Public Art Enhances the Old Fourth Ward

The Old Fourth Ward is booming. New housing and restoration/renovation of older structures into modernized single family homes, apartments and industrial style condos, along with the proliferation of restaurants, bars and small shops of all kinds has meant a huge increase in pedestrian “traffic.” Accompanying that growth has been a community awareness of the importance of public art.


The bridge over Freedom Parkway at Highland is a delightful case in point. The concrete pedestrian wall is covered in a bright, lively blue paint and further adorned with folk art style figures, animals and flowers. This artwork cannot help but bring a smile even to the most disgruntled of people passing by.


The intersection is also fortunate to have a massive “sculpture” by noted artist Sol LeWitt [1928-2007]. “54 Columns” is a minimalist creation of concrete block pillars of varying heights referencing the city’s skyline.
It was erected in a spacious greenspace of trees and grass but has an industrial feel that always provokes thoughts about meaning/significance. This is especially true in an historic part of town which incorporates both residential and industrial periods in its long [for Atlanta] history.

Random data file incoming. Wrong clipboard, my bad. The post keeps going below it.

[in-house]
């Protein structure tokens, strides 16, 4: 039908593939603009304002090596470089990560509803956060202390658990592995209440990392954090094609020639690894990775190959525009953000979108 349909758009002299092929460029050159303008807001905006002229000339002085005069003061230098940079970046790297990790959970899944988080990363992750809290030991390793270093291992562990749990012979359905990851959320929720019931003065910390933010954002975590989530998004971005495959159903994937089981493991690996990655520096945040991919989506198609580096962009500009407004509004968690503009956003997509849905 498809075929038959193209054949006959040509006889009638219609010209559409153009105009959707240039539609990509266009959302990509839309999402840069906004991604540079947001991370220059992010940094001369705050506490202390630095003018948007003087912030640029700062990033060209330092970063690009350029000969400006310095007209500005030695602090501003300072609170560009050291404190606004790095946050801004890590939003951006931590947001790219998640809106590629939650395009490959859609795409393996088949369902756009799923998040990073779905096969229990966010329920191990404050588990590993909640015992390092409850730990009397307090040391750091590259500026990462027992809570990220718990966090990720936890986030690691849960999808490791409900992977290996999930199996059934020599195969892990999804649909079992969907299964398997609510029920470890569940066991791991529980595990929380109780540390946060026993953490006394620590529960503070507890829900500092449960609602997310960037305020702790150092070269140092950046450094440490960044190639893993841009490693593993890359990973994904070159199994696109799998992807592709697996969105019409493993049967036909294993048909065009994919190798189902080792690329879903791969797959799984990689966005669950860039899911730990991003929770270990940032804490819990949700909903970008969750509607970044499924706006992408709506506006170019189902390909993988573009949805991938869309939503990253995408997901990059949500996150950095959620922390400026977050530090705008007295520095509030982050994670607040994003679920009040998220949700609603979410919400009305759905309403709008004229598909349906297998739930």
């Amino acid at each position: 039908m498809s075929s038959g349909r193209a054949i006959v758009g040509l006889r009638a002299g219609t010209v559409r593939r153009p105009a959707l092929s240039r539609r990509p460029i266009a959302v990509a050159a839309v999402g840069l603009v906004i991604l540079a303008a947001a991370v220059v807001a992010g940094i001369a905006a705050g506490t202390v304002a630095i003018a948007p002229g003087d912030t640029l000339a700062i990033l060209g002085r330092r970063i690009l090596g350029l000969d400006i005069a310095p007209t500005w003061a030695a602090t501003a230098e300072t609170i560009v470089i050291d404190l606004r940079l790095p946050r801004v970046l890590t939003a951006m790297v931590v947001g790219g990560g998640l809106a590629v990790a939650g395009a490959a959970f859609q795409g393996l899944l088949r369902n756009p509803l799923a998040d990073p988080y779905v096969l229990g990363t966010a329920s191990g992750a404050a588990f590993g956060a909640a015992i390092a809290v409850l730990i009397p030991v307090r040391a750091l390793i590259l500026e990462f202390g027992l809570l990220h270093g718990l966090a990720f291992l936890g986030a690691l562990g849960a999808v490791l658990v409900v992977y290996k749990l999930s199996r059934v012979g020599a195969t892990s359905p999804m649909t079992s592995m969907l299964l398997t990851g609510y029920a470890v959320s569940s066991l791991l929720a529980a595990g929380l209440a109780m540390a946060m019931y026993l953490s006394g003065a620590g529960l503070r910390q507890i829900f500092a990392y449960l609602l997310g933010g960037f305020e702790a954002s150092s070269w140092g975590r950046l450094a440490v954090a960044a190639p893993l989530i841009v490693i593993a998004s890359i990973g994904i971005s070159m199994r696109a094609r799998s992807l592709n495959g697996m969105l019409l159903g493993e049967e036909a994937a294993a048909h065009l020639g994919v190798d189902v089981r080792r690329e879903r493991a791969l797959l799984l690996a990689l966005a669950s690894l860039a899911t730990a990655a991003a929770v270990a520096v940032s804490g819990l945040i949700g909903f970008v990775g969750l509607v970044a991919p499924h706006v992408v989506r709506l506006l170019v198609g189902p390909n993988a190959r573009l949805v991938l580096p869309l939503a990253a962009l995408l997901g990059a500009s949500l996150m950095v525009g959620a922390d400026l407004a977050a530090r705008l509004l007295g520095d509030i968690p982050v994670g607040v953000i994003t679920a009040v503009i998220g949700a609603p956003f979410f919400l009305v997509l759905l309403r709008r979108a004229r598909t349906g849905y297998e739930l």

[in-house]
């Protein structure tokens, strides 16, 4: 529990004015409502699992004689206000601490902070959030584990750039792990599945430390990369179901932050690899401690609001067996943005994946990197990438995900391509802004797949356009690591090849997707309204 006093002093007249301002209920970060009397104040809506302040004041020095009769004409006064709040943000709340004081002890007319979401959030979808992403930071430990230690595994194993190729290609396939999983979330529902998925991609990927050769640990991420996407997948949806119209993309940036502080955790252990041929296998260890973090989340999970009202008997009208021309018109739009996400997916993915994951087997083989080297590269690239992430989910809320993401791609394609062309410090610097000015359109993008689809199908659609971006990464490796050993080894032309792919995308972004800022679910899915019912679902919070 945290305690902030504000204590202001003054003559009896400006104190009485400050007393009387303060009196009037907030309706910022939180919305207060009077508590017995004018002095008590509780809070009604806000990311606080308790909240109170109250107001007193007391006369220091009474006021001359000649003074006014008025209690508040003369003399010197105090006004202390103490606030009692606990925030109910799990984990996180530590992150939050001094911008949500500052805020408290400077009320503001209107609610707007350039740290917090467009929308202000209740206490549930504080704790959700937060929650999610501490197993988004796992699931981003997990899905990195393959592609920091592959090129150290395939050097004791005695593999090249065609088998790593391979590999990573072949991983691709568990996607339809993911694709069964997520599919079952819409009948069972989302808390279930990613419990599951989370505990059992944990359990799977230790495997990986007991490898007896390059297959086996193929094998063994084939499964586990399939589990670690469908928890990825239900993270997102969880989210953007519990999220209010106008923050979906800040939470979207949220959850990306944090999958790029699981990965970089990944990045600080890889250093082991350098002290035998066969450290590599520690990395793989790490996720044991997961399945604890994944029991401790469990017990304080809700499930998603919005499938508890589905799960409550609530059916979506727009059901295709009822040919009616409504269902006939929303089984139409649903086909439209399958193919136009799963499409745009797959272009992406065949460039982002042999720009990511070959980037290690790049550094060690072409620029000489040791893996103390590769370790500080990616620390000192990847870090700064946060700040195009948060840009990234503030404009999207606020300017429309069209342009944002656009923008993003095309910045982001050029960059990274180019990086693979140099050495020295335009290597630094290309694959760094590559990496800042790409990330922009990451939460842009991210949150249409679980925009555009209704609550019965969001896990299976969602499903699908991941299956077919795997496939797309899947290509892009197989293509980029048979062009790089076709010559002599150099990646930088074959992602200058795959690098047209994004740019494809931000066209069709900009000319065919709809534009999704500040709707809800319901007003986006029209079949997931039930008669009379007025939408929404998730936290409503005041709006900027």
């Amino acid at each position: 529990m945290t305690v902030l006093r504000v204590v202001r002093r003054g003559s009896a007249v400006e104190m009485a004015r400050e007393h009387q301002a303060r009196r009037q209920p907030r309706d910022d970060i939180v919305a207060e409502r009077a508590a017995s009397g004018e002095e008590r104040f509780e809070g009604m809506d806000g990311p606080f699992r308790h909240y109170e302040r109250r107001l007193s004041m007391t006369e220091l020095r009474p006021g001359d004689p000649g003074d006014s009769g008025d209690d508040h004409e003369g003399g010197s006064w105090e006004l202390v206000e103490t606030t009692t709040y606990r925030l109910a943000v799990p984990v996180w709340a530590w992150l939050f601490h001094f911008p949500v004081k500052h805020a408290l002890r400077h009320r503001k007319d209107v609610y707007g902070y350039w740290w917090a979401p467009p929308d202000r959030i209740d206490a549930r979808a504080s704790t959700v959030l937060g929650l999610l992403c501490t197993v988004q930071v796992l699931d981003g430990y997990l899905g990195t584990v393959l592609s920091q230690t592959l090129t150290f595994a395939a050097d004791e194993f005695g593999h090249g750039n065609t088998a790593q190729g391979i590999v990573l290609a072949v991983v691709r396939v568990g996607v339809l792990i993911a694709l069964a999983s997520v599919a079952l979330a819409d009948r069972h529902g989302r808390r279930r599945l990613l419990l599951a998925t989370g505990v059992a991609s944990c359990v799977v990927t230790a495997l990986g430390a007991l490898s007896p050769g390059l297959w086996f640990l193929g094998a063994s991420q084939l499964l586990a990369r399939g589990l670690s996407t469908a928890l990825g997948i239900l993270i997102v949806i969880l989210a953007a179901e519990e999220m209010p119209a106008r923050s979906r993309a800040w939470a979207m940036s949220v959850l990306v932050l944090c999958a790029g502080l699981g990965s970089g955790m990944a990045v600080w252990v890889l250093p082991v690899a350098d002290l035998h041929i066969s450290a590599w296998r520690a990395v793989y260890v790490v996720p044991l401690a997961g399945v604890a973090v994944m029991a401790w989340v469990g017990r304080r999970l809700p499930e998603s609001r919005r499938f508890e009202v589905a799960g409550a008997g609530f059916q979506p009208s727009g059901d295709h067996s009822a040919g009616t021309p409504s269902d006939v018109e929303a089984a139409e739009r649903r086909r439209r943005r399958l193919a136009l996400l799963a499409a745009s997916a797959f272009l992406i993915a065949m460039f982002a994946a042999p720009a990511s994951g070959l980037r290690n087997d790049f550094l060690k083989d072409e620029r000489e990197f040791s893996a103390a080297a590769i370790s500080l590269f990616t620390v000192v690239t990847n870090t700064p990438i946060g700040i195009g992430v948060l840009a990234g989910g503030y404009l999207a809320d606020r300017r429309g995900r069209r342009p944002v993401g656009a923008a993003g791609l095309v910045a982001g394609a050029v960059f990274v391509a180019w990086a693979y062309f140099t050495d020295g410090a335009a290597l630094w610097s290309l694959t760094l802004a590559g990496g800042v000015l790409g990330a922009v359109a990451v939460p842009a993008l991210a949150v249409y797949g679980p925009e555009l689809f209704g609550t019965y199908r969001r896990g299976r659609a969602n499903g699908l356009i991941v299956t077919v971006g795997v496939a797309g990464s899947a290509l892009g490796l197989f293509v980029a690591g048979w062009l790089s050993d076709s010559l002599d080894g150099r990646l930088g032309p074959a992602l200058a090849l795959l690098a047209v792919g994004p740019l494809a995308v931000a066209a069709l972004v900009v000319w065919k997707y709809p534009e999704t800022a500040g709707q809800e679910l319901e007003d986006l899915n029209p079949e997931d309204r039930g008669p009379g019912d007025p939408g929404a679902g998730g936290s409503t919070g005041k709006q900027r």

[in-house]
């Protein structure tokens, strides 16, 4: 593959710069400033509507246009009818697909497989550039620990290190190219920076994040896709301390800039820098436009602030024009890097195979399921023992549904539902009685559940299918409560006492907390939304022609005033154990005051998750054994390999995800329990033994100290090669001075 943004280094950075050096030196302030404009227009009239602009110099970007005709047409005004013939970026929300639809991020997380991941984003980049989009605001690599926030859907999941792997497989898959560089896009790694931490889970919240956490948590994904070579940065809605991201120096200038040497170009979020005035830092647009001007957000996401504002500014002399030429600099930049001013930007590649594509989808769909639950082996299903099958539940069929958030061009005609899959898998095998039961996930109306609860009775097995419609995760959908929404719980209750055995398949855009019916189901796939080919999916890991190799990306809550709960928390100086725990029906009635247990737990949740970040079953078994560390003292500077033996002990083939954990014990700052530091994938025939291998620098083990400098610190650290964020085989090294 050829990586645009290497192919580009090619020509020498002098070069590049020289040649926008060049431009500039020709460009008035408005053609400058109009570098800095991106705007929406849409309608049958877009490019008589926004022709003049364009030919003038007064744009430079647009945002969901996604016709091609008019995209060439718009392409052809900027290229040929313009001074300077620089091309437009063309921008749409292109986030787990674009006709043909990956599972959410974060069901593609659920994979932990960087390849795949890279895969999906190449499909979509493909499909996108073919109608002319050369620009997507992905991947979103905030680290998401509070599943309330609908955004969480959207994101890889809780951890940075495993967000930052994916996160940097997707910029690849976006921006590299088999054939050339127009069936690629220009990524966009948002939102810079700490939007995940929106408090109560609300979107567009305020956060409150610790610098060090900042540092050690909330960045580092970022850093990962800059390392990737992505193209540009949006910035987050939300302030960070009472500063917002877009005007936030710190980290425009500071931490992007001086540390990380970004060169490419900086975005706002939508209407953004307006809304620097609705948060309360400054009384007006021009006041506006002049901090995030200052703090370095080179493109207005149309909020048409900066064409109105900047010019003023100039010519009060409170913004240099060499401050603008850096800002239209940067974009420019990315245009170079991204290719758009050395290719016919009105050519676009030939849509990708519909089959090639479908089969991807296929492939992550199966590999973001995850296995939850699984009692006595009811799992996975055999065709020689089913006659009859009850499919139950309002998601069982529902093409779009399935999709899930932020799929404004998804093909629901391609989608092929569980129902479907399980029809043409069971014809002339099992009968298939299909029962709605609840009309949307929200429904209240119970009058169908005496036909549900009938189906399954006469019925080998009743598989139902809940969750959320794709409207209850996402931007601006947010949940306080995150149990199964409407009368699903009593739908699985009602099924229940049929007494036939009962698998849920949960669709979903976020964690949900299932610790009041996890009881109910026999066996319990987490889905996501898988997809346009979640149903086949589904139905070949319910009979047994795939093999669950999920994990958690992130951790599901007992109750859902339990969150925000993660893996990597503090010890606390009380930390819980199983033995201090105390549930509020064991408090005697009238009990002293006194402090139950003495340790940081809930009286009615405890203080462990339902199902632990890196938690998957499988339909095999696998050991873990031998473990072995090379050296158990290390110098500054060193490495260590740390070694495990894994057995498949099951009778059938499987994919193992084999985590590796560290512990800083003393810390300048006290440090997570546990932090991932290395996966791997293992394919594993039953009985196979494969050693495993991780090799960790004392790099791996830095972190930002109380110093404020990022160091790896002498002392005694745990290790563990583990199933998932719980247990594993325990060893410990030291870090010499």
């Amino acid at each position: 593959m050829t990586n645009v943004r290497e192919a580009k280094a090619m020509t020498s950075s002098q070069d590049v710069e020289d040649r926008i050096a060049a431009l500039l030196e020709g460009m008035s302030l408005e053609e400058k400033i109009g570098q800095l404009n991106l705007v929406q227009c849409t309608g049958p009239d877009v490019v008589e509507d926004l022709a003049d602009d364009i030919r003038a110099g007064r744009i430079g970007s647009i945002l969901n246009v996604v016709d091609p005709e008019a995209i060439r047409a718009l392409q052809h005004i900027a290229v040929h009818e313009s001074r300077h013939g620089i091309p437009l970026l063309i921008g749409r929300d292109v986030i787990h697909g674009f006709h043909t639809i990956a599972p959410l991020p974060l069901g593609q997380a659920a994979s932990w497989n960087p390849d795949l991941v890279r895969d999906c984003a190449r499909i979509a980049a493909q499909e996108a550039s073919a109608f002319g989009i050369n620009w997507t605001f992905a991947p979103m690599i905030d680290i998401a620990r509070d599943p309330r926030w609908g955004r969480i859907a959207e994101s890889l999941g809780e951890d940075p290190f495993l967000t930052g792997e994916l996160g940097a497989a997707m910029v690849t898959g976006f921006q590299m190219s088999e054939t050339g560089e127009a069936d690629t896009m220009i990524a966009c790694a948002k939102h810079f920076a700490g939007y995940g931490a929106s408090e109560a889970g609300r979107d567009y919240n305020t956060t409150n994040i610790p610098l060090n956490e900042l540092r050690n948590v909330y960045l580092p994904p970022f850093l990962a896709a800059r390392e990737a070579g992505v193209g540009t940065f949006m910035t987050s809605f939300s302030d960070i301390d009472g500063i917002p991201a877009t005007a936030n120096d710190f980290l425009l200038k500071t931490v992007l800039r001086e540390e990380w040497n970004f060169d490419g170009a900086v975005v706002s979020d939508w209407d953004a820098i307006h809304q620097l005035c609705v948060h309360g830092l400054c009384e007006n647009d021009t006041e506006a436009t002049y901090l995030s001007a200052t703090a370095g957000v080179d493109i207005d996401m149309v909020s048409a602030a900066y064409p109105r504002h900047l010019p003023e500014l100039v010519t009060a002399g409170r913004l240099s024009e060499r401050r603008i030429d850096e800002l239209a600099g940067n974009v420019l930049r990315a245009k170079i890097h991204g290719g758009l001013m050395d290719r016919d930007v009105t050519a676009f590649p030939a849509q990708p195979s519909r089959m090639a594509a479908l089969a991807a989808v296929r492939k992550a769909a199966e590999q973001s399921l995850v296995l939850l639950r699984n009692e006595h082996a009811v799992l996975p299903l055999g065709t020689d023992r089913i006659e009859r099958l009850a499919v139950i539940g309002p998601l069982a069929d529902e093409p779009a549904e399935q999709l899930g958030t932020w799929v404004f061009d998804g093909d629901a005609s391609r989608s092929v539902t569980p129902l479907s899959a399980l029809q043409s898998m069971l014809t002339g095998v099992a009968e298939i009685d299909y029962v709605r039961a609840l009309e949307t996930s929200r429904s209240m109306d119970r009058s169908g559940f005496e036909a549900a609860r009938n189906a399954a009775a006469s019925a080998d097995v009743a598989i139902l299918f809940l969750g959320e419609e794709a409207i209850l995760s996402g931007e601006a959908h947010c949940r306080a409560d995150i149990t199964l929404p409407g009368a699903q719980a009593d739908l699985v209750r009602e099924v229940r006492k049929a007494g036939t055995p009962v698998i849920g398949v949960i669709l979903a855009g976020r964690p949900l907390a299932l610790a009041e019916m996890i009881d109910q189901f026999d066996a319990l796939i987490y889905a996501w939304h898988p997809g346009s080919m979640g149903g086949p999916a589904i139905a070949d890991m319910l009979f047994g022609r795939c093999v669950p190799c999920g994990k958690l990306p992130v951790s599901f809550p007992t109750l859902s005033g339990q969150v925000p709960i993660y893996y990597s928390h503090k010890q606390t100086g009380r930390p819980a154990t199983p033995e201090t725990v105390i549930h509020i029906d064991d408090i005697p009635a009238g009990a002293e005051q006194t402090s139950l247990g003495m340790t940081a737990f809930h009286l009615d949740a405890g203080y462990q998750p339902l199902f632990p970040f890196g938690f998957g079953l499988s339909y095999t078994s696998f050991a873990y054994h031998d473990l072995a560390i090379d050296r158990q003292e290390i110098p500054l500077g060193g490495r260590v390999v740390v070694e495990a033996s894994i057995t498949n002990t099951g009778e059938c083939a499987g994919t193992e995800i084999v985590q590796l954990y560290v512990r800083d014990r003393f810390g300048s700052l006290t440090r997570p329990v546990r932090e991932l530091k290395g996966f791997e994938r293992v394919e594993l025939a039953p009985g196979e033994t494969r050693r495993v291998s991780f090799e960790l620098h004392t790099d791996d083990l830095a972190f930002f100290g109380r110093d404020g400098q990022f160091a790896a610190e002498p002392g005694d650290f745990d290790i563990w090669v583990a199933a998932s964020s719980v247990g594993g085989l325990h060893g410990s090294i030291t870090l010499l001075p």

The latest additions to the O4W’s public art involve the decoration of multiple electrical boxes. These are scattered widely over the district and totally transform those tall rectangles of nondescript metal at intersections. The Old Fourth Ward Alliance got the idea from the similar project in nearby Decatur of paint-ed traffic signal boxes which have proven to be very popular.


Primary funding for the O4W electrical box project came from the Atlanta Mayor’s Office of Cultural Affairs, a Neighborhood Fund Grant and the Community Foundation for Greater Atlanta. Artists were “recruited” and guaranteed a minimum of $750 for each box following certain guidelines as to subject matter and materials. So far, sixteen plus boxes have been beautified and there will be many more to follow in the near future.


The artist/coordinator for the painted utility boxes is Larry Holland of Fishbone Art. To see a map of all the painted boxes and get artist information on the creators, go to Better yet, stretch your legs and walk about to see the wide variety of public art near you.


–Photo and story by Dick Funderburke

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